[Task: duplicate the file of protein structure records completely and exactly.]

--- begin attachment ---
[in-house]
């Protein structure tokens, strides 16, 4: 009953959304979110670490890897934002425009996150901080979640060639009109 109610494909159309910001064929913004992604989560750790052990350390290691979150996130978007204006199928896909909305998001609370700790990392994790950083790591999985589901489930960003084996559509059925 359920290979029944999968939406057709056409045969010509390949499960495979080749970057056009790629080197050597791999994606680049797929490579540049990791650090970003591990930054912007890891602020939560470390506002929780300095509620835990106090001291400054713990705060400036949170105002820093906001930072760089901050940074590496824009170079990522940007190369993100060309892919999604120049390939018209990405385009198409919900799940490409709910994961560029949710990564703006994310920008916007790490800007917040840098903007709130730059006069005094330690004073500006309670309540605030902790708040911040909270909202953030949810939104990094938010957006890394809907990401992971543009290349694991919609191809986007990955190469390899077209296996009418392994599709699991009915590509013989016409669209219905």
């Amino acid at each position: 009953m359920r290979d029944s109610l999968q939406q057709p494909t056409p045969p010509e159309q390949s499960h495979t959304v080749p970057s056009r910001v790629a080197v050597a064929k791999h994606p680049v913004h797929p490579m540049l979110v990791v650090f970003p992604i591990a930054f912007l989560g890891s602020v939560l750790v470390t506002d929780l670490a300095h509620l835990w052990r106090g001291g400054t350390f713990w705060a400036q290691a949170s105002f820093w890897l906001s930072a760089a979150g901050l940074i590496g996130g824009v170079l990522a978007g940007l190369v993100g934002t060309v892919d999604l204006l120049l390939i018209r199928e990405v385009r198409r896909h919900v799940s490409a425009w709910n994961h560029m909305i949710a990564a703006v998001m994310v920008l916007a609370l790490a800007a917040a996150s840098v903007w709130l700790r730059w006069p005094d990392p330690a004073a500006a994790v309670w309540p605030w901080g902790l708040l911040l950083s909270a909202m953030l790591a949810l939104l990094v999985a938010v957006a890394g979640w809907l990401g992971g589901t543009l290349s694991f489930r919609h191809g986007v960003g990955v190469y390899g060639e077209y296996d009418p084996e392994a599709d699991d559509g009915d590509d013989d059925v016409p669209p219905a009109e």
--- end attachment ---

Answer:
[in-house]
């Protein structure tokens, strides 16, 4: 009953959304979110670490890897934002425009996150901080979640060639009109 109610494909159309910001064929913004992604989560750790052990350390290691979150996130978007204006199928896909909305998001609370700790990392994790950083790591999985589901489930960003084996559509059925 359920290979029944999968939406057709056409045969010509390949499960495979080749970057056009790629080197050597791999994606680049797929490579540049990791650090970003591990930054912007890891602020939560470390506002929780300095509620835990106090001291400054713990705060400036949170105002820093906001930072760089901050940074590496824009170079990522940007190369993100060309892919999604120049390939018209990405385009198409919900799940490409709910994961560029949710990564703006994310920008916007790490800007917040840098903007709130730059006069005094330690004073500006309670309540605030902790708040911040909270909202953030949810939104990094938010957006890394809907990401992971543009290349694991919609191809986007990955190469390899077209296996009418392994599709699991009915590509013989016409669209219905």
């Amino acid at each position: 009953m359920r290979d029944s109610l999968q939406q057709p494909t056409p045969p010509e159309q390949s499960h495979t959304v080749p970057s056009r910001v790629a080197v050597a064929k791999h994606p680049v913004h797929p490579m540049l979110v990791v650090f970003p992604i591990a930054f912007l989560g890891s602020v939560l750790v470390t506002d929780l670490a300095h509620l835990w052990r106090g001291g400054t350390f713990w705060a400036q290691a949170s105002f820093w890897l906001s930072a760089a979150g901050l940074i590496g996130g824009v170079l990522a978007g940007l190369v993100g934002t060309v892919d999604l204006l120049l390939i018209r199928e990405v385009r198409r896909h919900v799940s490409a425009w709910n994961h560029m909305i949710a990564a703006v998001m994310v920008l916007a609370l790490a800007a917040a996150s840098v903007w709130l700790r730059w006069p005094d990392p330690a004073a500006a994790v309670w309540p605030w901080g902790l708040l911040l950083s909270a909202m953030l790591a949810l939104l990094v999985a938010v957006a890394g979640w809907l990401g992971g589901t543009l290349s694991f489930r919609h191809g986007v960003g990955v190469y390899g060639e077209y296996d009418p084996e392994a599709d699991d559509g009915d590509d013989d059925v016409p669209p219905a009109e």